Effect of Days Open on Lactation Production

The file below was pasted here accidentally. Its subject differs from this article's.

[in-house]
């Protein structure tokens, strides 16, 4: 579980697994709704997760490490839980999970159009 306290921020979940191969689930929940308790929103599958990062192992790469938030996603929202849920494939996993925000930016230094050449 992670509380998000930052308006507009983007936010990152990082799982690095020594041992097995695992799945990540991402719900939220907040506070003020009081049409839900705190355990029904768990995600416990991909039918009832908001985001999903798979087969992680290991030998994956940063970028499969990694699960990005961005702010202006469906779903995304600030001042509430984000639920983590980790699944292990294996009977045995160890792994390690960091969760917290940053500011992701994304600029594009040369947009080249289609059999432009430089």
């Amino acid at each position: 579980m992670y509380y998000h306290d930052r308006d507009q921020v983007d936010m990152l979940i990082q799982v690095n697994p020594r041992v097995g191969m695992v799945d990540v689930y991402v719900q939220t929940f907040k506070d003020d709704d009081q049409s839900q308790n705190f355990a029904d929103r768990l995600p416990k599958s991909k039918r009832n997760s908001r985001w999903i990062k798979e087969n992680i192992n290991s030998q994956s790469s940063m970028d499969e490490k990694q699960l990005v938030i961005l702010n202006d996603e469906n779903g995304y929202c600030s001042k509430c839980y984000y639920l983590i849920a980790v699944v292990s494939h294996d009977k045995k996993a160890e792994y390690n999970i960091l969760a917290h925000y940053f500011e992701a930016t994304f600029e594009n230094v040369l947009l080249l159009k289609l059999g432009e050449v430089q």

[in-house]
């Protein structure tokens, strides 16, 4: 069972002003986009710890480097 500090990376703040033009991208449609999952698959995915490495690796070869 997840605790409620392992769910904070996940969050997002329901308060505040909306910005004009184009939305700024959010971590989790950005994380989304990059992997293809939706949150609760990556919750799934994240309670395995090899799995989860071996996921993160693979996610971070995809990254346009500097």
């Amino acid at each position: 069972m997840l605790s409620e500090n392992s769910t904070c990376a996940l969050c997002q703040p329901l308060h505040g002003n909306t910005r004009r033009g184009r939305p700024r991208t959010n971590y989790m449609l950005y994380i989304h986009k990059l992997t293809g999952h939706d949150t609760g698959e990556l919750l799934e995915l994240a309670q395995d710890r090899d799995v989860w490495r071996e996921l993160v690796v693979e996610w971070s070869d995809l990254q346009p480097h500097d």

Accurate evaluation of dairy production records is essential if dairymen are to establish and maintain profitable dairy herds and efficient culling programs. Improper record evaluation may result in saving breeding stock that otherwise might be eliminated. Many factors may influence the validity of individual production records. Adjustment factors, currently in use by the United States Department of Agriculture (USDA) for sire and cow evaluations, are generally accepted as removing the majority of these influences. Consequently, these factors are invaluable to practical dairymen. The adjustment factors, suggested by McDaniel in 1967, take into account the geographical location, season of calving, breed, age ac calving, and milking frequency for both milk and fat, independently of one another. These factors are regarded as being adequate in removing variation arising between herdmates. Reproductive efficiency is of economic importance to dairymen. The necessity for regular calving is vital in an efficient dairy operation. in order to maintain longevity and maximize lifetime net returns. Calving interval and days open prior to conception are related measures: of reproductive efficiency which may assist in production record evaluation. Days open prior to conception actually determine the calving interval, assuming a constant gestation length; consequently, examination of days open would appear more applicable in evaluation of reproductive influences on production·. It must be realized that certain environmental factors, such as careful and skillful observation of animals, type of housing system, and nutritional practices, may enter into relationships between production and reproductive efficiency and therefore, these factors must be accounted for in the analysis of data. This study was undertaken to determine the relationships which exist between days open prior to conception and lactation production in South Dakota Holstein herds.